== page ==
Integrating TB and HIV Care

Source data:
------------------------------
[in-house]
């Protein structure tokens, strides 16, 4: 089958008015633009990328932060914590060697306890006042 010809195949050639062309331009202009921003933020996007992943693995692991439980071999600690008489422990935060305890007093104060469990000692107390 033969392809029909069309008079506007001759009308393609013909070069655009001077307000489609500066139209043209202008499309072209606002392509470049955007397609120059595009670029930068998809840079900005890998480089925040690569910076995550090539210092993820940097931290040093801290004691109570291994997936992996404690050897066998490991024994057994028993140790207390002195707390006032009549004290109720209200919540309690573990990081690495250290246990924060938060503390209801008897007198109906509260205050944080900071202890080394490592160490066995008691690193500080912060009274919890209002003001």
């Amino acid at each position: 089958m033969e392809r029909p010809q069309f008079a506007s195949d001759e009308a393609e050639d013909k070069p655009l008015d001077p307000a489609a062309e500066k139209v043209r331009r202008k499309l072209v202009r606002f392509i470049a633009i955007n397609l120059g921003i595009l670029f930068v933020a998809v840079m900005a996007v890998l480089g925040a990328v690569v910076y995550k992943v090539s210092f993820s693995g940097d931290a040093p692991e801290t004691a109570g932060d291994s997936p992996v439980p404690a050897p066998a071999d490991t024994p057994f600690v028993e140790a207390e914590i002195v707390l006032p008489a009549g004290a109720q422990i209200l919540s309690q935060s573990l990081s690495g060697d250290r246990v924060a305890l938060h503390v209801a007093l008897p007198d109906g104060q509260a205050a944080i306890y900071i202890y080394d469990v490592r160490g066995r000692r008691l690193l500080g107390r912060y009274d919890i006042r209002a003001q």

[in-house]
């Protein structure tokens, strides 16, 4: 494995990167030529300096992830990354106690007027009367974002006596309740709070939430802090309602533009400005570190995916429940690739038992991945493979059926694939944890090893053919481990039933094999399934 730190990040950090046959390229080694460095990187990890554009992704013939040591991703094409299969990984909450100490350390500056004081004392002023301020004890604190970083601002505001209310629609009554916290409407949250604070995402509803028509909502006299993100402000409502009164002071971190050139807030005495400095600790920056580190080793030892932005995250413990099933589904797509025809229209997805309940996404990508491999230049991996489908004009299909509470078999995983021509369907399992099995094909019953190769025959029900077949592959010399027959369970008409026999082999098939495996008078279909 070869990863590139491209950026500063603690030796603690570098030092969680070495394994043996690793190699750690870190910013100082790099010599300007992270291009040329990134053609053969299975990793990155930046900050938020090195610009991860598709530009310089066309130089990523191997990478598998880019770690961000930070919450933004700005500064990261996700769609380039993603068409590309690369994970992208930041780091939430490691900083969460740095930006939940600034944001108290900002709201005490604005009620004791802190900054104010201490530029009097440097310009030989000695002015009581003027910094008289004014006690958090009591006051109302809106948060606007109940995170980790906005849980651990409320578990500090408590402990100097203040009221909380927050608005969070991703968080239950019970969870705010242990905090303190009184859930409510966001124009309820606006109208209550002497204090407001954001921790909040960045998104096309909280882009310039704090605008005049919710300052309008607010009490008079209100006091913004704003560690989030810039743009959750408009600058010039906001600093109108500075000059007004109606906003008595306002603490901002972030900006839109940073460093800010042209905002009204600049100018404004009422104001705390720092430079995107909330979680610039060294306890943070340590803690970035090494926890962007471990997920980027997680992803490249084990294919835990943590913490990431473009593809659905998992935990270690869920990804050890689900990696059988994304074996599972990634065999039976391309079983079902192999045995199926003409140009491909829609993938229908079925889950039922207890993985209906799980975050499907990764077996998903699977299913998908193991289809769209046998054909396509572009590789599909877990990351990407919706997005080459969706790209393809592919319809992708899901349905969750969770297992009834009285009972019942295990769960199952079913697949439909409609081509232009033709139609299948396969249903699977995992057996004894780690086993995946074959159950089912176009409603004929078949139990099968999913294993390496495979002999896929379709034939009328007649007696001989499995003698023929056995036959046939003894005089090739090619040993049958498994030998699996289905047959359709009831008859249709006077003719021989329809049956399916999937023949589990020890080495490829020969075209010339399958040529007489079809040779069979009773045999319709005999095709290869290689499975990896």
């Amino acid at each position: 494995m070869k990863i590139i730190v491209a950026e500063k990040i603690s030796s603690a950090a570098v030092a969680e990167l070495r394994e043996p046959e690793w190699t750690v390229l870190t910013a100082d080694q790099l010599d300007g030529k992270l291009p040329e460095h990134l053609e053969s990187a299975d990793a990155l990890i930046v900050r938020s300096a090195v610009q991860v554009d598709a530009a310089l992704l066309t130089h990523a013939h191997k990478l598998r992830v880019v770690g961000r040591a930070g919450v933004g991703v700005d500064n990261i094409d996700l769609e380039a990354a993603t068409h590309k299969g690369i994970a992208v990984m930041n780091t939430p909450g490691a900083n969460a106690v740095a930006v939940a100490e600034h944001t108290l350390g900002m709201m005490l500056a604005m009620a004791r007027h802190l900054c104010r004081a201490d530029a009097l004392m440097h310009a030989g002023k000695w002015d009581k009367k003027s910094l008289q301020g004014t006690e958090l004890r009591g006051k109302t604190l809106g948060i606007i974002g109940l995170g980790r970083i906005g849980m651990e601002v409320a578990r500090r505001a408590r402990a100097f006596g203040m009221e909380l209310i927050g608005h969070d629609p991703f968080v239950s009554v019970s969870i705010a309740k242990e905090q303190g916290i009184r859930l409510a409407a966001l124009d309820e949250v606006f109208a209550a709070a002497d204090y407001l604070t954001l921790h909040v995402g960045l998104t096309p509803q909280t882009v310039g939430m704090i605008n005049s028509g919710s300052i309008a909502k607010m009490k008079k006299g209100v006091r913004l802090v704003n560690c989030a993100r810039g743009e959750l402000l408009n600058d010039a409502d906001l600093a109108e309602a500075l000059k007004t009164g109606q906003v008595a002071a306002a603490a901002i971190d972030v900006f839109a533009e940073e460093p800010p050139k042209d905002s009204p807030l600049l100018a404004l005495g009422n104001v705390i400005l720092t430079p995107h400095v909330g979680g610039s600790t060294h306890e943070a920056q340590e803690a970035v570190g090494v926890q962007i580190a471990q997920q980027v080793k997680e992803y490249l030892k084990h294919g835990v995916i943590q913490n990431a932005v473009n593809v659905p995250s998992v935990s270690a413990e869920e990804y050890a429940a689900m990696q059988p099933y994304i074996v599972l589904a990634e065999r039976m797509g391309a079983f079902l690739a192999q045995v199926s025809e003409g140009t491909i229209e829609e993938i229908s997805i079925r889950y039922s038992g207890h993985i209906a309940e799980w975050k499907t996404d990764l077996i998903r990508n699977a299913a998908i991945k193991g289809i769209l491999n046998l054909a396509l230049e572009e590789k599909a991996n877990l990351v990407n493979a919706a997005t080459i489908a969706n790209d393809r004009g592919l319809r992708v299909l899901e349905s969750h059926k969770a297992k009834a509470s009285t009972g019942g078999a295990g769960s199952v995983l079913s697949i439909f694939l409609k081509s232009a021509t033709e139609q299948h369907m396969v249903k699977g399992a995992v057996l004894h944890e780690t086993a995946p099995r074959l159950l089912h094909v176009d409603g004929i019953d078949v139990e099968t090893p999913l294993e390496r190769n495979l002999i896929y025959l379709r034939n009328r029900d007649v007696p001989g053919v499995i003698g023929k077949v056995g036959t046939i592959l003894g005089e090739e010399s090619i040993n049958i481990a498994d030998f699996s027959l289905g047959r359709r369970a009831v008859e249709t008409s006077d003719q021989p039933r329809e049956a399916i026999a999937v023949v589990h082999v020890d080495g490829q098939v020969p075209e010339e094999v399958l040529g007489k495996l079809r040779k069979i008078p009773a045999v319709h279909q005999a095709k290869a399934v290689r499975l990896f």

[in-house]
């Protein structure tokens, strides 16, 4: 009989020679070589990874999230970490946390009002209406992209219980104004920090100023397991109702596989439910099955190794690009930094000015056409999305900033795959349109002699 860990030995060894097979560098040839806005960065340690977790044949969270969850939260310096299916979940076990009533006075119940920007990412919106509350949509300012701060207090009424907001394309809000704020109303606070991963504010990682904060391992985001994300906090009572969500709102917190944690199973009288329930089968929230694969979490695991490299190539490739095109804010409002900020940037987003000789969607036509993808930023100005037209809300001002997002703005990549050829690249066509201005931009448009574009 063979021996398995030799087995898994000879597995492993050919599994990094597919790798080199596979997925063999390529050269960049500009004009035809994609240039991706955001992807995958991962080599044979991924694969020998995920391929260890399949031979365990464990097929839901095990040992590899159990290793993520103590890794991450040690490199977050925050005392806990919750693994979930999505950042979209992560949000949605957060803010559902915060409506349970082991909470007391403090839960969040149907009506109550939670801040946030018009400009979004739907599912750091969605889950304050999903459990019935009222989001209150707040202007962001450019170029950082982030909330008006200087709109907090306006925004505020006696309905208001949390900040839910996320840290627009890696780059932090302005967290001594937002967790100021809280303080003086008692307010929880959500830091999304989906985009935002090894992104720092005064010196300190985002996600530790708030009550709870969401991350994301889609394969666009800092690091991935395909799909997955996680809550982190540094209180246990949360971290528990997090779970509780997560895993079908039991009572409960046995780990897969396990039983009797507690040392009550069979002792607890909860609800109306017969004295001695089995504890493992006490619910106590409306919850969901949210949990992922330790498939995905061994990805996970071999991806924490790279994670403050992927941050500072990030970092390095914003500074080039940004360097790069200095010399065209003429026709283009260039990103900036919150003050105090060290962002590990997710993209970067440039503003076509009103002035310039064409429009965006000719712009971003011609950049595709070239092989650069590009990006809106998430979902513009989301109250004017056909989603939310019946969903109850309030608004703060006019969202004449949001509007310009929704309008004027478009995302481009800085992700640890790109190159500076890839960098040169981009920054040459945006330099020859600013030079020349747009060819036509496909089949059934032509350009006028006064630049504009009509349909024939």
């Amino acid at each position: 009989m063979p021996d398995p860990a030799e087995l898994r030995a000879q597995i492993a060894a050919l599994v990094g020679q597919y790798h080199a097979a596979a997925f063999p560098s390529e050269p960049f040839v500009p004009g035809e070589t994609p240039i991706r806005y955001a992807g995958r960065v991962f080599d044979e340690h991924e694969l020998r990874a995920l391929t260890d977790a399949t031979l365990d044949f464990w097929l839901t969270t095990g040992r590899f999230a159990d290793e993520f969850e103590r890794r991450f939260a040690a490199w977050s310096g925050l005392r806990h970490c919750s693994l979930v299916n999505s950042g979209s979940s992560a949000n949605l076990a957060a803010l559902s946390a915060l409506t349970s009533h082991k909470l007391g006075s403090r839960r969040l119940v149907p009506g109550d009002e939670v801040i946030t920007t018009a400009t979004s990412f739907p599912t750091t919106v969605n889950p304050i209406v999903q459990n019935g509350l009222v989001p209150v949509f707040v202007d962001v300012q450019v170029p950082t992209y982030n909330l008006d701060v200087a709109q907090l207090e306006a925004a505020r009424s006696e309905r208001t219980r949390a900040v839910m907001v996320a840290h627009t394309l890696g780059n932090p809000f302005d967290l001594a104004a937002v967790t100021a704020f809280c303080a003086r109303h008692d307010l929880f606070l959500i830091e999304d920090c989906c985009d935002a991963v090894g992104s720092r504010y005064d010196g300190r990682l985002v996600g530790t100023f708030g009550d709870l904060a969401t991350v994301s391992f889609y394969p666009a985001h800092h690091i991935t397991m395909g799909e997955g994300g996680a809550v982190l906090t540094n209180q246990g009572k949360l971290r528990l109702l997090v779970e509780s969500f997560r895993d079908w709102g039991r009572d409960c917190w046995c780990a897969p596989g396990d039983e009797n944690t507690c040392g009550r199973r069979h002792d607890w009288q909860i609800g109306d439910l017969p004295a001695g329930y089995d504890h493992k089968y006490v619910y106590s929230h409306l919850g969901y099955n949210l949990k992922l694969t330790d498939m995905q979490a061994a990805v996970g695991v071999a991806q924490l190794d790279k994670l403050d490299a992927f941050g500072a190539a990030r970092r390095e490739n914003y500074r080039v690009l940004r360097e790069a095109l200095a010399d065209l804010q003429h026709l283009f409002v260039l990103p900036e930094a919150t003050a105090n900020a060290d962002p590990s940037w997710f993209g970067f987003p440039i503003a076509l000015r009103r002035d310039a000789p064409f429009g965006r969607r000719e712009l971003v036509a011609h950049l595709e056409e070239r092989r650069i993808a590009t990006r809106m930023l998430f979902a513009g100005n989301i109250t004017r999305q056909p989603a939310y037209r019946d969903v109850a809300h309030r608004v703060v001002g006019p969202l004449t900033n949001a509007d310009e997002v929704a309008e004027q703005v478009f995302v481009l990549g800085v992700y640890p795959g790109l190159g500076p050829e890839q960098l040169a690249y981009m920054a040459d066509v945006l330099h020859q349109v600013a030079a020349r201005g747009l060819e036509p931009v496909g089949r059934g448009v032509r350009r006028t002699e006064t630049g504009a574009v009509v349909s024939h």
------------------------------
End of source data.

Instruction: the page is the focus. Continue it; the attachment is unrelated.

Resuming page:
Despite the fact that tuberculosis (TB) is curable and human immunodeficiency virus (HIV) infection is treatable, 350,000 people co-infected with the two diseases died in 2010, according to the World Health Organization (WHO). For most healthy people, the risk of developing active TB disease is very low, but, for people with HIV, the risk is 20-30 times higher because HIV weakens the immune defence system. The two diseases are closely linked because TB is frequently the first opportunistic infection in people living with HIV (PLH). Globally, millions of people infected with HIV are also at risk of developing TB. According to the World Health Organization (WHO), TB caused one in four HIV/AIDS-related deaths in 2010. Each year an estimated one million people (around 80% of whom live in sub Saharan Africa) need simultaneous treatment for both TB and HIV. Caring for them is one of the major challenges facing health care systems in the limited-resource settings with the highest burdens of these closely linked diseases. The International Union Against Tuberculosis and Lung Disease ( The Union ) has been working with TB and AIDS control programmes in Africa and Asia since 2004 to mitigate this dual burden of disease by helping health care providers collaborate effectively at every level of the health care system. Using general health services, the Integrated HIV Care for TB Patients Living with HIV/AIDS (IHC) Initiative has screened and treated thousands of patients in Benin, the Democratic Republic of Congo, Uganda, Zimbabwe and Myanmar.